South America

How to Hike Chile’s Torres del Paine National Park

Sunrise at Torres del Paine.While traveling through the Patagonian region of South America, I encountered many a befuddled traveler who was a bit miffed by the planning process required to enter Torres del Paine National Park. I will go ahead and include myself in this stack of confused, well-intentioned hikers.  For years I have fawned after photos of Torres del Paine, but it wasn’t until I actually started the process of researching how exactly to pull off a visit, did I meet the gut-sinking moment of “Oh, no. I’m too late.”

It’s really an awful feeling to have as a traveler. The stars have finally aligned in life, and you are on the cusp of departure, only to stumble across this one little detail that has the potential to derail everything. Reservations? You need reservations? I simply was unaware. Now, with that said, the 2016-2017 season is the first year to see the implementation of  required reservations prior to entering the park. I was not the only one caught in the crosshairs of a new system.

Torres del Paine National Park is one of the premiere hiking destinations in all of South America, and with the influx of new visitors, restrictions on how many people can enter the park are being put into effect. It is understandable, and long term, definitely a good thing to protect the fragility of the park. I am hopeful that as word spreads, more travelers who wish to enter the park will be aware of the requirements, and less headaches will abound for everyone.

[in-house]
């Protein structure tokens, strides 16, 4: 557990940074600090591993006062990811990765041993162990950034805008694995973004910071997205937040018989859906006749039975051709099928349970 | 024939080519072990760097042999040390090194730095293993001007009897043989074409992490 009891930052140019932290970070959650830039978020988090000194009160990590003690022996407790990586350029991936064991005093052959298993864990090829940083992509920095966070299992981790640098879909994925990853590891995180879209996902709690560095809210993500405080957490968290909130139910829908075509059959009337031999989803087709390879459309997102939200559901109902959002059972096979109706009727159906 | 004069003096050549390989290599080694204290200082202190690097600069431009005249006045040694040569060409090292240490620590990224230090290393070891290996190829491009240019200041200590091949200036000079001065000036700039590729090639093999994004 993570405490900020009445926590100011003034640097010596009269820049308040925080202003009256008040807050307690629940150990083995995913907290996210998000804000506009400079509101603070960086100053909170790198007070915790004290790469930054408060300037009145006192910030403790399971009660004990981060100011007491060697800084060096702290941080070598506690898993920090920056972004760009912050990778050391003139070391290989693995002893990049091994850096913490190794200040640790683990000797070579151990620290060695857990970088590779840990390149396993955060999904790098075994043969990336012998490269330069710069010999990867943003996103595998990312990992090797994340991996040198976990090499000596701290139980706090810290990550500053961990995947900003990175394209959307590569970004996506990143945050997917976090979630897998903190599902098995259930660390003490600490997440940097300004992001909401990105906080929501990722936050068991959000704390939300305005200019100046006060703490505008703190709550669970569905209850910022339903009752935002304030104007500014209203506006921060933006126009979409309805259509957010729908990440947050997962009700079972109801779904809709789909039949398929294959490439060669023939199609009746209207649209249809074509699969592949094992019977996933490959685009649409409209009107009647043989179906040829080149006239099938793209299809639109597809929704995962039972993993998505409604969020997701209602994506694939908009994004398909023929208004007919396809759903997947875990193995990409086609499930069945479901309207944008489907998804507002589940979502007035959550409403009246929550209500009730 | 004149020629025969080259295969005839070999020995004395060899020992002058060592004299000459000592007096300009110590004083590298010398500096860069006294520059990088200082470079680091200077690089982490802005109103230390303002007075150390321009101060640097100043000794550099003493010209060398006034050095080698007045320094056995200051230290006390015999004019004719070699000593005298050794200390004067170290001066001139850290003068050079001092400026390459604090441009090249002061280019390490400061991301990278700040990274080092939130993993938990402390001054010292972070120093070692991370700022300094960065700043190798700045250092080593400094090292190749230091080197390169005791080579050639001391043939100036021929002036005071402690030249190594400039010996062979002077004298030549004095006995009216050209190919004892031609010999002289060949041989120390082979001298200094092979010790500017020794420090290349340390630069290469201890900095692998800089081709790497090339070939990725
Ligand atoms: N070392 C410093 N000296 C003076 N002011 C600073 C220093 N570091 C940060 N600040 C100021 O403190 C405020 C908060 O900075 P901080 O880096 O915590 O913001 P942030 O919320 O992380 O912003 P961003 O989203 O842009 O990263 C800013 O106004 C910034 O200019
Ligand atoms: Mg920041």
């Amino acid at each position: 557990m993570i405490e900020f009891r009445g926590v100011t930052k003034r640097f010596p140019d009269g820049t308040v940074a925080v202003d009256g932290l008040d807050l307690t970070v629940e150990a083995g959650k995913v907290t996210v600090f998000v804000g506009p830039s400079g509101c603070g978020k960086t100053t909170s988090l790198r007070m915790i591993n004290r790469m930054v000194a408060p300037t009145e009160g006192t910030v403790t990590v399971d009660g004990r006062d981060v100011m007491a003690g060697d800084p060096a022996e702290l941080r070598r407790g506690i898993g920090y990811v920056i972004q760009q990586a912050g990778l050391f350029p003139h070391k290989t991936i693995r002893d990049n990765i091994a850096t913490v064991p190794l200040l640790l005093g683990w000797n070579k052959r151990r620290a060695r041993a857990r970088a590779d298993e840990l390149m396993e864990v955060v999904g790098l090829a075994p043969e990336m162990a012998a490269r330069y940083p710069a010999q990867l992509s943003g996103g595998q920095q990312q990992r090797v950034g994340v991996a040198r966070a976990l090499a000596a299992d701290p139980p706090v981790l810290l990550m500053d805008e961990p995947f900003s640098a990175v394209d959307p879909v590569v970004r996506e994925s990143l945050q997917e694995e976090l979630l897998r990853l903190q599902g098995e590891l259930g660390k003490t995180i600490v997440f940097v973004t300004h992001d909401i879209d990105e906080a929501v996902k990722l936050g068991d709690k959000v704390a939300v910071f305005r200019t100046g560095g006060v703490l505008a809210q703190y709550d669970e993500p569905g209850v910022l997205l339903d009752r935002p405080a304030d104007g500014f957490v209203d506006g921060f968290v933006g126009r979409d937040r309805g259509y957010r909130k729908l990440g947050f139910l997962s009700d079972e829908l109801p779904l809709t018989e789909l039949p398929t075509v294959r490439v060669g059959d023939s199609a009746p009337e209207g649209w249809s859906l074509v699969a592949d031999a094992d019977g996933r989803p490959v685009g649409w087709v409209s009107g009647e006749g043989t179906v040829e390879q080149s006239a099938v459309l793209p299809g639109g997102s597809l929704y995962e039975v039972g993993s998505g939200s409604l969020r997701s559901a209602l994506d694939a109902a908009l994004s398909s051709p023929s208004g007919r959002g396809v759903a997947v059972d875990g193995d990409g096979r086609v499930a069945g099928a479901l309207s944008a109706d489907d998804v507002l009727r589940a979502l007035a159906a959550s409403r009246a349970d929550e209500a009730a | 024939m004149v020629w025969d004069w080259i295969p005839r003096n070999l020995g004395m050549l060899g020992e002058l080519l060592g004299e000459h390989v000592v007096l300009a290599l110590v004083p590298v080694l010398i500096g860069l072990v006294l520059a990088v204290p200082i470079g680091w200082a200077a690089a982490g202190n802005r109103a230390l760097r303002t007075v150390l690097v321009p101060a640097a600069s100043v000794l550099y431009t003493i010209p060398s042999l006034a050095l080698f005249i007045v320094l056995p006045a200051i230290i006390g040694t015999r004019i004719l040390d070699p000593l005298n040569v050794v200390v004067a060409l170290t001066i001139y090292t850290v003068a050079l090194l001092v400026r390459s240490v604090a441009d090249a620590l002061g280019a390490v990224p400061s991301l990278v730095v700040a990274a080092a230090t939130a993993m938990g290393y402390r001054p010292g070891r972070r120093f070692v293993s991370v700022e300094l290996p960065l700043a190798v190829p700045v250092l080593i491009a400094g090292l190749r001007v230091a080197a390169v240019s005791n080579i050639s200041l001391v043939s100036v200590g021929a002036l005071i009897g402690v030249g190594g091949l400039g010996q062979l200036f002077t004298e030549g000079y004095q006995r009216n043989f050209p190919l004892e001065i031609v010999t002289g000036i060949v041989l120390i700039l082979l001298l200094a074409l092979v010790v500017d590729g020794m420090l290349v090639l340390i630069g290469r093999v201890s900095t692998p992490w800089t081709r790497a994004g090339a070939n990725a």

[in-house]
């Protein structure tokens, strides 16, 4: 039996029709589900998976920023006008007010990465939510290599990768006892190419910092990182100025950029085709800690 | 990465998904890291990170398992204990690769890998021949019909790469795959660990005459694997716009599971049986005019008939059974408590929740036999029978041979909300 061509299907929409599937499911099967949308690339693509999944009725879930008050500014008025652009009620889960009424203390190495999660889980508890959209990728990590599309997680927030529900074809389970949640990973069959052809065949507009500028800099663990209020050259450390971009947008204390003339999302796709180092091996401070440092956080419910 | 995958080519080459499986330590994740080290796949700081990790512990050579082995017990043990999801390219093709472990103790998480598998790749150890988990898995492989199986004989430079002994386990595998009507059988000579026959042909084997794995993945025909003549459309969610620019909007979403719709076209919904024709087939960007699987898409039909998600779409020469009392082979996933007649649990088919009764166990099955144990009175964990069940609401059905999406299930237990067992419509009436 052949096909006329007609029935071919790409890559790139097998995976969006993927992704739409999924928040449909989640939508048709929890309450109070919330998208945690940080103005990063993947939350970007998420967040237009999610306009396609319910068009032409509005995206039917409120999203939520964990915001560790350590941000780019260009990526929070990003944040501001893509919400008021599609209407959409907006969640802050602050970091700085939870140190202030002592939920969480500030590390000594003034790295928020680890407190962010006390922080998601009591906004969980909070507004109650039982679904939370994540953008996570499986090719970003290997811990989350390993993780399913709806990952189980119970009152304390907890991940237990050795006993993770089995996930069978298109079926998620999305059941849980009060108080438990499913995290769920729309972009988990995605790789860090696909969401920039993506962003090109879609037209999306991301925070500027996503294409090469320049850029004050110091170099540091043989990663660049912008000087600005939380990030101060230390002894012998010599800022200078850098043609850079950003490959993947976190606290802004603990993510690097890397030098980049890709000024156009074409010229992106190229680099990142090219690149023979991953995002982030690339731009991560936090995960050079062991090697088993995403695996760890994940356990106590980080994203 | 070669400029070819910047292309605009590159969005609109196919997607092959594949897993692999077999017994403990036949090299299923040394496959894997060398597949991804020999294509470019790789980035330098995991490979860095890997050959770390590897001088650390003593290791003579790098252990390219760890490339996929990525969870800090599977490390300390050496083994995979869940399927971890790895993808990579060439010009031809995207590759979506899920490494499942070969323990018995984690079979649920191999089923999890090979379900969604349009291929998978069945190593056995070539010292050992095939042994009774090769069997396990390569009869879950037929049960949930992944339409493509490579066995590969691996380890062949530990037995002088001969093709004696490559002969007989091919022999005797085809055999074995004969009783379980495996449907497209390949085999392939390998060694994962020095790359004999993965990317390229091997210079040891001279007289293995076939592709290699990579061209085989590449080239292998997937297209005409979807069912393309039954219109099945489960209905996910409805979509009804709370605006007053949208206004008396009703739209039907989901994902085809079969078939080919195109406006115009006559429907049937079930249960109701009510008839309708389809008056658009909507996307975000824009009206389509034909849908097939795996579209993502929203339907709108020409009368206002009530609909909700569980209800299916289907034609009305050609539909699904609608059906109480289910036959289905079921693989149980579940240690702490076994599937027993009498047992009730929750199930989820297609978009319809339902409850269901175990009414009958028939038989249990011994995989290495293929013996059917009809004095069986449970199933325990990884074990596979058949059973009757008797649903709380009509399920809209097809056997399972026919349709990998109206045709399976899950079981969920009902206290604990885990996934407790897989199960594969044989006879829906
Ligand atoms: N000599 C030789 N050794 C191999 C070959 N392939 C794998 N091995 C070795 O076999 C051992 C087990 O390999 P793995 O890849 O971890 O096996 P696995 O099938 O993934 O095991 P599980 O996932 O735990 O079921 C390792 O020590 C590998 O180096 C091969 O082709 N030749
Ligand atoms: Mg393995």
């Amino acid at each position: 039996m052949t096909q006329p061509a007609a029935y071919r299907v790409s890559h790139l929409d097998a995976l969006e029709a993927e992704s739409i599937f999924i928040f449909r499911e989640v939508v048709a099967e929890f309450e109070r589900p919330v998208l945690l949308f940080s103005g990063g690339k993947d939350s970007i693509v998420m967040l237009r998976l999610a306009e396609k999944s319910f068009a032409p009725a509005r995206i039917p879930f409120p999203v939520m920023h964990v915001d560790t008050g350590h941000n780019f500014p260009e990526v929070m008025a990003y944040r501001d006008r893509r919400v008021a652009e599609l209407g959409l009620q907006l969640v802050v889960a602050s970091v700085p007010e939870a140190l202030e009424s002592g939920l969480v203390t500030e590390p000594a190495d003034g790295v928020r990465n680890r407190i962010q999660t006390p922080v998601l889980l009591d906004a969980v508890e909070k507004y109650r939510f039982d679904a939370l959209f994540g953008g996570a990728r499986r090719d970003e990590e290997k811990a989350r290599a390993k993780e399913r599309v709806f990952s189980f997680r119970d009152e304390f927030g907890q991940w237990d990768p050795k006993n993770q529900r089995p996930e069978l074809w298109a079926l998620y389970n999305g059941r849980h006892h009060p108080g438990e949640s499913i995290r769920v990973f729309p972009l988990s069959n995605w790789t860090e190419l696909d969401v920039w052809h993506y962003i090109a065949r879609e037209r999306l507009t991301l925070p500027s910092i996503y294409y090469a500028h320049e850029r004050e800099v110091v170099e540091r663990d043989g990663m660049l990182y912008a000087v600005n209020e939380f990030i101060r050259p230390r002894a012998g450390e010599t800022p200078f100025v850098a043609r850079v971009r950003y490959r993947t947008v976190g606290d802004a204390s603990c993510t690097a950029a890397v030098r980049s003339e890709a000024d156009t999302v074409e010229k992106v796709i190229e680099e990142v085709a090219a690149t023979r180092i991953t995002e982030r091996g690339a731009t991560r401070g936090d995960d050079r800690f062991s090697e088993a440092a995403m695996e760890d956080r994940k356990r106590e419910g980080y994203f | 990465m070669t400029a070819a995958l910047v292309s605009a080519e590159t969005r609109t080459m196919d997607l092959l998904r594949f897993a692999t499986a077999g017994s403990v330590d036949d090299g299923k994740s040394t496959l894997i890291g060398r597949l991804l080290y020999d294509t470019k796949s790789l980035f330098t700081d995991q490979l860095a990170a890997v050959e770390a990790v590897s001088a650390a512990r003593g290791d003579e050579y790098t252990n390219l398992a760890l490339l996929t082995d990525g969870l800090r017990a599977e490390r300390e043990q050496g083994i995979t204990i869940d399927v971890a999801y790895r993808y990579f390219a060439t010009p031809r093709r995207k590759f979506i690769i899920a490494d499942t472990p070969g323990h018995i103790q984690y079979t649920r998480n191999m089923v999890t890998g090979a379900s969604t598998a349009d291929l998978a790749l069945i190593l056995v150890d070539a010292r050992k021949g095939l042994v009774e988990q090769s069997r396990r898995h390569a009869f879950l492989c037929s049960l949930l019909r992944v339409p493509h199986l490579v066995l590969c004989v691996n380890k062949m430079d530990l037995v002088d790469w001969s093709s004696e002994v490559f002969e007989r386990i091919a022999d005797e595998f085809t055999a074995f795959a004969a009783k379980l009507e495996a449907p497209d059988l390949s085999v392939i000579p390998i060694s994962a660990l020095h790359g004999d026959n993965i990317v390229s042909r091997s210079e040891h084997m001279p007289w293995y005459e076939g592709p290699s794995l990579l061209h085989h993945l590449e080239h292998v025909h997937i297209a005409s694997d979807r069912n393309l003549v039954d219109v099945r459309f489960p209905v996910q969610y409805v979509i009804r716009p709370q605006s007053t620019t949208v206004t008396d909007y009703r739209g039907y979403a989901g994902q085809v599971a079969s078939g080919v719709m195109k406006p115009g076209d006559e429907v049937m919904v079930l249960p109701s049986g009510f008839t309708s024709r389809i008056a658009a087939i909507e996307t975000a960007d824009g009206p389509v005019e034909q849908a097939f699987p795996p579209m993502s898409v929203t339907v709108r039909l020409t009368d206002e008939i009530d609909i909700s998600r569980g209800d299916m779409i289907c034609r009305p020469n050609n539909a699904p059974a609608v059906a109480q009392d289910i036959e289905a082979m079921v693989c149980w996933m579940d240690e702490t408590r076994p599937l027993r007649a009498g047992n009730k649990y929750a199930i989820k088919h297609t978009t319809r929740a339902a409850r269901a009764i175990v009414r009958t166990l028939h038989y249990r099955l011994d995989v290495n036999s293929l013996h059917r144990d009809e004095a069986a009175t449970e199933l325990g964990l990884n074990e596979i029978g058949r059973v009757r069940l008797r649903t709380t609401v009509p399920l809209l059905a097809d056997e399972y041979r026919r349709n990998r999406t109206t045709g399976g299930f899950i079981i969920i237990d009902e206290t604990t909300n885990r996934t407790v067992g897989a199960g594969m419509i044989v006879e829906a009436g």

With that said, I was able to finagle dates in the tail end of February to make my “O” trek a reality. Below I’ve put together a guide that will hopefully streamline the leg work required to visit such an incredible destination. Take a gander, and hopefully it will allow you to spend less time planning, and more time enjoying your visit!

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The Balance of Endeavors


I always return home with a certain glint in my eye. Finally! A moment to decompress and pursue the thing I’ve been wanting to pursue for however long. There it is, all the time in the world (kind of). Now what do I do with it?

Perhaps it’s a complex I have. A good complex in that I have to get my work done before I can play. If people are counting on me, I feel bad working on my own projects. That’s the way it should be, right? There is incentive at the end of the tunnel. Get this stack of things done, and then you can go and play.

Any time I try to sit down and dig into these personal projects I am weighted with the knowledge that there is something else I should be working on. I’ve battled with this for a while. Being on 24/7 is the nature of my role while I’m on tour. I’ve been conditioned. I am a workaholic. Coming off the road I find that I have to set boundaries for myself, or things start to feel icky. Actively deciding not to work, is just as important as deciding to work.

An outgrowth of prioritizing my work load lends fatigue to my brain when it does comes time to work on personal projects. My brain cells are slouching, haphazardly sitting on the curb looking up at me like, “Seriously, dude? You want us to do what right now? We’ve been working all day!